So off I went, bold and courageous – a fire watchman at heart! Unfortunately, at about the 12th pin I made the mistake of looking down and came to a sudden halt. My palms began to sweat and as I looked back up I realized I still had a very long way to go. Tentatively, I climbed back down. ‘What’s wrong?’ Tami asked. ‘I need a chalk bag’ I replied. Tutting, she pushed me out of the way and proceeded to climb up. Right to the top! I couldn’t believe it, in fact I couldn’t watch.
As I was standing at the bottom, hoping that her return to ground level wouldn’t be with a crashing thud, an older couple came over and stood next to me. ‘Been up?’ they asked. ‘No, not yet’ I lied, trying to avoid eye contact and hoping that they would go away before Tami came back. They didn’t. The woman spotted her. ‘Look!’ she exclaimed. ‘Someone’s up there! Did you see someone climb up?’ she asked. ‘Err, yes. Yes that’s my girlfriend’. I said sheepishly. ‘ooh, she’s brave isn’t she’ the woman said, giving me a look that said’ lucky you’ve got such a brave girlfriend you big wimp!’ We all waited for her return in baited silence. As she descended the last few steps they burst into applause and I followed suit, my sweaty hands now positively clammy! A young family came over and joined us. ‘Have you been up?’ the father asked me. ‘No’, I replied sharply. ‘She has!’, the older woman piped up pointing at Tami who was beaming from ear to ear. I triedto muster a smile. ‘Didn’t fancy it yourself eh?’ he said, laughing.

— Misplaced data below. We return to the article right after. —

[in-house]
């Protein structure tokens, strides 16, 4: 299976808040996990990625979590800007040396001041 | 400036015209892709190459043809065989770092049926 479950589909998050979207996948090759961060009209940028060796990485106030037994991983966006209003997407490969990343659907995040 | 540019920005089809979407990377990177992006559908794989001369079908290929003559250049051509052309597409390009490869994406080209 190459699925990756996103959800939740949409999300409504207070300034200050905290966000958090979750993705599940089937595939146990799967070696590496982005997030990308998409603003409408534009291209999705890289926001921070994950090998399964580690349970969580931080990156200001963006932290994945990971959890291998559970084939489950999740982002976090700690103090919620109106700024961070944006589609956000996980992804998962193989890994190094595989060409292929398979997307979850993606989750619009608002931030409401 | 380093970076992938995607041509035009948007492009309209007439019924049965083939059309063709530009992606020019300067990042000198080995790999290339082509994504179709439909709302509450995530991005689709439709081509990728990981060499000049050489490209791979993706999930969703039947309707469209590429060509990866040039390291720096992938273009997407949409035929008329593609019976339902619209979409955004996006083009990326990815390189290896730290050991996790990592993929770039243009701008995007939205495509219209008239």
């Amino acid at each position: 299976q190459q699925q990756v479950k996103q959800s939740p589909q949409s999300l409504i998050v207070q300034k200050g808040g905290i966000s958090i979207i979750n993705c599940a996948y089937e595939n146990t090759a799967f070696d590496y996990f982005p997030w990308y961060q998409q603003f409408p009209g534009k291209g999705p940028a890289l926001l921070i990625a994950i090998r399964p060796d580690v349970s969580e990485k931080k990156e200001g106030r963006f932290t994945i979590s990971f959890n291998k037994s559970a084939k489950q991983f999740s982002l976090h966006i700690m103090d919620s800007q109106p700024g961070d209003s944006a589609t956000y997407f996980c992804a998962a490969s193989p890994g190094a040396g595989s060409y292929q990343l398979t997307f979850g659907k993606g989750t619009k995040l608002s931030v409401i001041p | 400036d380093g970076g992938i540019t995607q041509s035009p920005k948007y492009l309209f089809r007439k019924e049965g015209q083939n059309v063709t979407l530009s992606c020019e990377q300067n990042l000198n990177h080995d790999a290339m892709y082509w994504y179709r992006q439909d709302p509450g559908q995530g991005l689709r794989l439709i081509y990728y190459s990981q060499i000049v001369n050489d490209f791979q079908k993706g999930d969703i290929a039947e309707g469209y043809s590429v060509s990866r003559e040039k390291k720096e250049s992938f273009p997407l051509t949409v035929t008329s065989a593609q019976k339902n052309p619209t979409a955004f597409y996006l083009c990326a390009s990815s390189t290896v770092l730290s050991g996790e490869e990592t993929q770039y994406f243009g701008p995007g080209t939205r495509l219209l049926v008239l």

Tami said the view from the top was amazing and well worth the terrifying climb down. Unfortunately in her rush to climb up she forgot to take the camera. That was still in my back pocket… Despite my pride I was/ am very proud of her. She is also very proud of herself and often reminds me of it!